Learning with the Devil: An Interview with Maria Minnis
by Sarah Gottesdiener·
Maria Minnis is one of the brilliant contributors for the 2022 Many Moons Lunar Planner. For the July Full Moon, Maria wrote about the Devil Tarot card and all its possibilities. Read the interview below to get a preview of the her essay, and to learn about the Void, what it is like to work on magical projects, and how the Devil archetype is one of Maria’s dearest friends.
For the 2022 Many Moons Planner, and the Capricorn moon, you wrote all about The Devil Card (the Card of the Year's Teacher Card). In your piece, you share: "Luckily, The Devil arises when we're already capable of confronting the things we've allowed to restrict us." Can you speak about what working with The Devil has helped you with?
The Devil archetype has become one of my dearest tarot friends, as I’ve worked really closely with them for the past two years. It is difficult work that has offered so much in exchange for my discomfort. One “devil” I’ve unchained myself from is my habit of saying yes to every possible experience. I’m generally comfortable saying no, but I sometimes have to tango with this mortality-driven voice in my head that says, “Life’s short, so do it all!” I’ve had too many run-ins with the 10 of Wands to know that I can’t. There’s a limit to how much I can do in a day, and the limit to what I’m willing to do is even more restrictive. So rather than being chained to a nagging voice with lofty expectations of capacity, I’m choosing to be more intentional about saying yes and more accepting of the situations where I have to say no. I am freeing myself.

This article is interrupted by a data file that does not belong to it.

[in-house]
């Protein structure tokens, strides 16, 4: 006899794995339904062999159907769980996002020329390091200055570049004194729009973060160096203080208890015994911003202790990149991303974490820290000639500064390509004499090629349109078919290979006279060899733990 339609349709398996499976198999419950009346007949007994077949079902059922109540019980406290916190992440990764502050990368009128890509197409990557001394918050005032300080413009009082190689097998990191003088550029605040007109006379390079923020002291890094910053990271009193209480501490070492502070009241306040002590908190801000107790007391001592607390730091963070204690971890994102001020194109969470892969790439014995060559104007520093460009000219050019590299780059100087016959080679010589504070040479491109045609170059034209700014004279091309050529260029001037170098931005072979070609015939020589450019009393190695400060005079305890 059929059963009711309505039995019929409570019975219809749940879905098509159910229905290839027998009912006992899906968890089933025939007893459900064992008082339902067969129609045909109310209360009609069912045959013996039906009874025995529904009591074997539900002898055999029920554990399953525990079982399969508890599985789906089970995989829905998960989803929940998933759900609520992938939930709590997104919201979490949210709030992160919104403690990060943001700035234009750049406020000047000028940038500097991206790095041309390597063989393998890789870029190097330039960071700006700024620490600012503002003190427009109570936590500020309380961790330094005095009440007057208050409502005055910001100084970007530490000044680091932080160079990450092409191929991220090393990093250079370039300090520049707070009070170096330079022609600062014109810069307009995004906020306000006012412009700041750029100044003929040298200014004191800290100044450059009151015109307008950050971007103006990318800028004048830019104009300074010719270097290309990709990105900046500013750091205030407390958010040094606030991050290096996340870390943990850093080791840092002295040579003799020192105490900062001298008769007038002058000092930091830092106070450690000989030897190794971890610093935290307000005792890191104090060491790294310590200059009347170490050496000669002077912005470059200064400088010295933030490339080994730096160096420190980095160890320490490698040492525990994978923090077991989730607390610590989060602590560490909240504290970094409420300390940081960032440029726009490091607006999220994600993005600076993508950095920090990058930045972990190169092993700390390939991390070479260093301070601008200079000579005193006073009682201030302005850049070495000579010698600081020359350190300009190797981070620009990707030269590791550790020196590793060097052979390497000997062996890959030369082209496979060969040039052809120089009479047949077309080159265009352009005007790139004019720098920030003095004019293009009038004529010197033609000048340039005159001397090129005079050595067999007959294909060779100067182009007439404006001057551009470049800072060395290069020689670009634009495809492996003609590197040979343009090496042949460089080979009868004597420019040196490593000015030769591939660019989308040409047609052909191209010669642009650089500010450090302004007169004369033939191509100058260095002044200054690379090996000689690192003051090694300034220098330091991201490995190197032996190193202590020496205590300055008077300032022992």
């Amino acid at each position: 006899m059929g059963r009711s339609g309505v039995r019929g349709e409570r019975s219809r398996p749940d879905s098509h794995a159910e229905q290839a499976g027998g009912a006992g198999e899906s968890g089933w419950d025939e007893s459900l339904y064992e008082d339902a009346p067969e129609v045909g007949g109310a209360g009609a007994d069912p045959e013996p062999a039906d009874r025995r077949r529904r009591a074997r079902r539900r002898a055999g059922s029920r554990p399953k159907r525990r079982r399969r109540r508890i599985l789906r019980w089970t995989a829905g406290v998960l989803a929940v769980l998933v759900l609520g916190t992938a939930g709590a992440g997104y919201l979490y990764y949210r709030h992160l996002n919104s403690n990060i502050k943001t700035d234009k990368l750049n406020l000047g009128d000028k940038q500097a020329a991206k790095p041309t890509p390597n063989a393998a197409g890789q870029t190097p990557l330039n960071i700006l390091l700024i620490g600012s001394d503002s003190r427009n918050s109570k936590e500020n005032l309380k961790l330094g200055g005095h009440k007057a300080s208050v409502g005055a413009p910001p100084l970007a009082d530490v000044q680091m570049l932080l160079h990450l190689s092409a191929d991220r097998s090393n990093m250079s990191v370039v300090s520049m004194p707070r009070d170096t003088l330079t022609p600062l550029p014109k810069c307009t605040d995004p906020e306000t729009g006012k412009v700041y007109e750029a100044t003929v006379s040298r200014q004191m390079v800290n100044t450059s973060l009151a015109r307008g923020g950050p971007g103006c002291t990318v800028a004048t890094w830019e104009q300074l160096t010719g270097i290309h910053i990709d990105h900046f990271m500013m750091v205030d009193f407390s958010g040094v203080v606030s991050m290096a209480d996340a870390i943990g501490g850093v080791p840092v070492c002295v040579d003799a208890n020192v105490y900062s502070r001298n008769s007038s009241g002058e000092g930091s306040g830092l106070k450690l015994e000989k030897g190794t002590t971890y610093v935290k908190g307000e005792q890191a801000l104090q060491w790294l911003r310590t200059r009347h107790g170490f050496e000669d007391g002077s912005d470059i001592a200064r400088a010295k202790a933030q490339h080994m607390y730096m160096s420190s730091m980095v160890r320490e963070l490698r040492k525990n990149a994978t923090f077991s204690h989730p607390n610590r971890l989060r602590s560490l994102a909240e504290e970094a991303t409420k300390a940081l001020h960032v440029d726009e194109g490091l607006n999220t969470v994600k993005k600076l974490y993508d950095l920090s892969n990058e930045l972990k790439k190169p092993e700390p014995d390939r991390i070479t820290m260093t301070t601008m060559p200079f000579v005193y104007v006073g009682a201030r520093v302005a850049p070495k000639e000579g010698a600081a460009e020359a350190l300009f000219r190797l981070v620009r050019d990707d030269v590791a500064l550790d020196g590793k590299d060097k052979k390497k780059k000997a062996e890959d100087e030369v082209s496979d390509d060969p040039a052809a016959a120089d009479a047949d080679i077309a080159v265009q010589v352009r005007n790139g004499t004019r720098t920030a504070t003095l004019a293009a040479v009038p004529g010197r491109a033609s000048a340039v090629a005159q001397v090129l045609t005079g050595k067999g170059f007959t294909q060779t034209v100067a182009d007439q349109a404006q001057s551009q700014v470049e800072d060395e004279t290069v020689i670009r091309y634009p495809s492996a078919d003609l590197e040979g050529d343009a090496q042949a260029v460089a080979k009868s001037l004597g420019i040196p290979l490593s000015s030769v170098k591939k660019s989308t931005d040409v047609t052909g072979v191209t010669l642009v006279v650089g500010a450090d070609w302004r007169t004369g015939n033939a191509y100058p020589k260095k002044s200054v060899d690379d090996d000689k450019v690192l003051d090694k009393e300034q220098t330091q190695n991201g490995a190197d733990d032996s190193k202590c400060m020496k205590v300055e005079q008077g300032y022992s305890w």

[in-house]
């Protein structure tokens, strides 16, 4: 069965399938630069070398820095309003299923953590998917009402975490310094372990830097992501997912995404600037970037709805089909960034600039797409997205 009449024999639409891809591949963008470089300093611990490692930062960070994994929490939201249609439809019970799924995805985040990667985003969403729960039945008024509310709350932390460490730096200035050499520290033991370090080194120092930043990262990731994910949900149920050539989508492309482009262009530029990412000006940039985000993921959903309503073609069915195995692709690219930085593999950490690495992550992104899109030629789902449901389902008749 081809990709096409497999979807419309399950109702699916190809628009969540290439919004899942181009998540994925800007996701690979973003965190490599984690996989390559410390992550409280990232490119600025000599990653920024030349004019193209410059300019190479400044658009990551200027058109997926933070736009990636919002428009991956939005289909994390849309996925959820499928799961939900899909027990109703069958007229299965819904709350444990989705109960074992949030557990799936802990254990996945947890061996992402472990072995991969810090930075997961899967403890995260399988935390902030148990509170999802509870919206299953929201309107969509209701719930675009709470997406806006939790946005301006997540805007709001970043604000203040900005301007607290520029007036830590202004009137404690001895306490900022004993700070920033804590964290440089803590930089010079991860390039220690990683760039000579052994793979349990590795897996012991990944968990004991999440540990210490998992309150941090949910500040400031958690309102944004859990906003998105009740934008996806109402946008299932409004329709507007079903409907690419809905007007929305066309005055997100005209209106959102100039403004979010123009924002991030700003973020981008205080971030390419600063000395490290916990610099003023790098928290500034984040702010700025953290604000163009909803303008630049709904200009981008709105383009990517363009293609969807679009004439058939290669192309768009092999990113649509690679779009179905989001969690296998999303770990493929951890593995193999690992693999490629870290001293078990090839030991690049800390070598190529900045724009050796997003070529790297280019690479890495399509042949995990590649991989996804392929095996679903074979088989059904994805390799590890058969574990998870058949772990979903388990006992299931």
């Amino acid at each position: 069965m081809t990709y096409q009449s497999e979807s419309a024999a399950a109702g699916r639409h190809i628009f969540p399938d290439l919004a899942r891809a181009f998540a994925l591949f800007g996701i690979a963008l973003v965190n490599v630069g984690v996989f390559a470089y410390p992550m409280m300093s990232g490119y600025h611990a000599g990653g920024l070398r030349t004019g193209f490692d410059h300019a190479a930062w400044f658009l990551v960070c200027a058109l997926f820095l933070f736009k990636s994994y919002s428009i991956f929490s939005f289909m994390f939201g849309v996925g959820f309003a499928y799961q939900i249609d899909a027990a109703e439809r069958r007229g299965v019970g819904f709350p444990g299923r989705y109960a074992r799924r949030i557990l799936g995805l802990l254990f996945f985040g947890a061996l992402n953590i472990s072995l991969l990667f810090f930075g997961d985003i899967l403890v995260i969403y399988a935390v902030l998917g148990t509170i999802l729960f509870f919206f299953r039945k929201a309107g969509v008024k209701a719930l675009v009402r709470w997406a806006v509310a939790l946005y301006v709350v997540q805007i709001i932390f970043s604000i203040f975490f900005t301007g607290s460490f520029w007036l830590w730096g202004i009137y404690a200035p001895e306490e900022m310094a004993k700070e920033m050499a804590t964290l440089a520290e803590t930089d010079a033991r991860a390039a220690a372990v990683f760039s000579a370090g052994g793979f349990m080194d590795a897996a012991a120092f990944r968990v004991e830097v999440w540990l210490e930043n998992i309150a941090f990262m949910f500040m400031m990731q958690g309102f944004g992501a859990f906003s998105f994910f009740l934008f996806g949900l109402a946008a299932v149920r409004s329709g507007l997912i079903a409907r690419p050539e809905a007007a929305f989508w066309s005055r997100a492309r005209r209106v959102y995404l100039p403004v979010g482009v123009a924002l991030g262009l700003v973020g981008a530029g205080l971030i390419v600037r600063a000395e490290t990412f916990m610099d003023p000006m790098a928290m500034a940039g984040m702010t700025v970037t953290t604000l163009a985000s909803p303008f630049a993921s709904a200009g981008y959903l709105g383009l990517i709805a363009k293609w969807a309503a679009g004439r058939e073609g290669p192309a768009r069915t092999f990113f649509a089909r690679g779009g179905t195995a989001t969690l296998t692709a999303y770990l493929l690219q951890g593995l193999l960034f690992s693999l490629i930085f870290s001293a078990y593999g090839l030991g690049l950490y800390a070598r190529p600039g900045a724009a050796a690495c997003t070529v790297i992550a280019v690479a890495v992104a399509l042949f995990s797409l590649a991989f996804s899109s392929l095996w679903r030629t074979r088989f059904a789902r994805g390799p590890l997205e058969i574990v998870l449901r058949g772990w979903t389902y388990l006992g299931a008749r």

When we’re with the Devil, we have choices. We just need to realize them. Completely abandoning something isn’t the only option this archetype gives us, and we can’t use the same strategy for every demon. We can banish them, work with them, transform them, romance them, spice up our lives with them … the list goes on! The point is that we have choices, and working with the Devil has made it abundantly clear how my everyday decisions affect my ability to live a life of breadth and depth. Whenever I find a new way that I’ve chained myself, I learn about a new choice that I can make. I’m always surprised at how many options I’ve had all along when I meet up with the Devil!
You had the rare experience of being both a contributor as well as copyediting many of next year's essays. What other content got you excited? What themes popped out at you in terms of what to expect for 2022? How do you think this planner will be a support?
This planner is amazing, absolutely amazing! I’ve been editing professionally for over a decade, and this assignment was the first one that required periodic cry breaks. I had several takeaways from every single essay I reviewed. I can only imagine how potent these stories, wisdom shares, and activities will feel as I work with the planner throughout the next year. I was particularly moved by Lisa Olivera’s January Full Moon offering. I was shocked by the depth of the practices she offers to help us come home to ourselves. What an amazing essay and activity for our first Full Moon of 2022! I’ve also been thinking a lot about the powerful prayer Lama Rod Owens shares for our March Full Moon. March feels like light-years away, but I get the sense that having those words with me as I move through the spring equinox has the potential to feel very profound.